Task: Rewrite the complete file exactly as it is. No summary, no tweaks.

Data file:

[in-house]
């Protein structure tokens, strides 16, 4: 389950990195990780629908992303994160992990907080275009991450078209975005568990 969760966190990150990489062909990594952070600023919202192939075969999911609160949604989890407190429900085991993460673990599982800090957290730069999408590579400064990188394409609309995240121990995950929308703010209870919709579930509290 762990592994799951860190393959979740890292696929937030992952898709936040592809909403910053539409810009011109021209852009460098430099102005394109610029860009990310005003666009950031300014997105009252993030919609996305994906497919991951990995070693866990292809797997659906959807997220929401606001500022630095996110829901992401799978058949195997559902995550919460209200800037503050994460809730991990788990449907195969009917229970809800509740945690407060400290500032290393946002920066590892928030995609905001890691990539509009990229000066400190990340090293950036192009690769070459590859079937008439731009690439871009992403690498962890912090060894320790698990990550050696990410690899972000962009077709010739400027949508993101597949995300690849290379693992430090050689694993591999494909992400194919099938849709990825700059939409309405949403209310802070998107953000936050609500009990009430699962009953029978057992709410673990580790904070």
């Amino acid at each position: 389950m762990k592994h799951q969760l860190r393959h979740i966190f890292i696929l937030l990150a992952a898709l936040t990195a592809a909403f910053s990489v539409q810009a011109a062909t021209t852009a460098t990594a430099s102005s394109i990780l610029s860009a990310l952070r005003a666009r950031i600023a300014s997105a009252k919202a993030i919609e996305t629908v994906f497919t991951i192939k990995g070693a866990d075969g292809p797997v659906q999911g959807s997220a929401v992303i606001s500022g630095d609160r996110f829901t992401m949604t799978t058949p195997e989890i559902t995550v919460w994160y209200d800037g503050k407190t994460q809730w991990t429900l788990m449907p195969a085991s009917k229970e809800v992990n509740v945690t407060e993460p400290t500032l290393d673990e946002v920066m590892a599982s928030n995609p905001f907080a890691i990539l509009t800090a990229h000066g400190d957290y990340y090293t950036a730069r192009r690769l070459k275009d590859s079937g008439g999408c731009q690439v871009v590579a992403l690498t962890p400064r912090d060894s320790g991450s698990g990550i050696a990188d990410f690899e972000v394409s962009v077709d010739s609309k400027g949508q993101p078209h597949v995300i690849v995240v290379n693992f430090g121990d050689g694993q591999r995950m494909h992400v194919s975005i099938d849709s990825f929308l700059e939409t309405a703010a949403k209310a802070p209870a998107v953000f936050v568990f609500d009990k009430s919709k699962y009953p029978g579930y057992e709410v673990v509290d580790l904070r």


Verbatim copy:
[in-house]
């Protein structure tokens, strides 16, 4: 389950990195990780629908992303994160992990907080275009991450078209975005568990 969760966190990150990489062909990594952070600023919202192939075969999911609160949604989890407190429900085991993460673990599982800090957290730069999408590579400064990188394409609309995240121990995950929308703010209870919709579930509290 762990592994799951860190393959979740890292696929937030992952898709936040592809909403910053539409810009011109021209852009460098430099102005394109610029860009990310005003666009950031300014997105009252993030919609996305994906497919991951990995070693866990292809797997659906959807997220929401606001500022630095996110829901992401799978058949195997559902995550919460209200800037503050994460809730991990788990449907195969009917229970809800509740945690407060400290500032290393946002920066590892928030995609905001890691990539509009990229000066400190990340090293950036192009690769070459590859079937008439731009690439871009992403690498962890912090060894320790698990990550050696990410690899972000962009077709010739400027949508993101597949995300690849290379693992430090050689694993591999494909992400194919099938849709990825700059939409309405949403209310802070998107953000936050609500009990009430699962009953029978057992709410673990580790904070």
């Amino acid at each position: 389950m762990k592994h799951q969760l860190r393959h979740i966190f890292i696929l937030l990150a992952a898709l936040t990195a592809a909403f910053s990489v539409q810009a011109a062909t021209t852009a460098t990594a430099s102005s394109i990780l610029s860009a990310l952070r005003a666009r950031i600023a300014s997105a009252k919202a993030i919609e996305t629908v994906f497919t991951i192939k990995g070693a866990d075969g292809p797997v659906q999911g959807s997220a929401v992303i606001s500022g630095d609160r996110f829901t992401m949604t799978t058949p195997e989890i559902t995550v919460w994160y209200d800037g503050k407190t994460q809730w991990t429900l788990m449907p195969a085991s009917k229970e809800v992990n509740v945690t407060e993460p400290t500032l290393d673990e946002v920066m590892a599982s928030n995609p905001f907080a890691i990539l509009t800090a990229h000066g400190d957290y990340y090293t950036a730069r192009r690769l070459k275009d590859s079937g008439g999408c731009q690439v871009v590579a992403l690498t962890p400064r912090d060894s320790g991450s698990g990550i050696a990188d990410f690899e972000v394409s962009v077709d010739s609309k400027g949508q993101p078209h597949v995300i690849v995240v290379n693992f430090g121990d050689g694993q591999r995950m494909h992400v194919s975005i099938d849709s990825f929308l700059e939409t309405a703010a949403k209310a802070p209870a998107v953000f936050v568990f609500d009990k009430s919709k699962y009953p029978g579930y057992e709410v673990v509290d580790l904070r």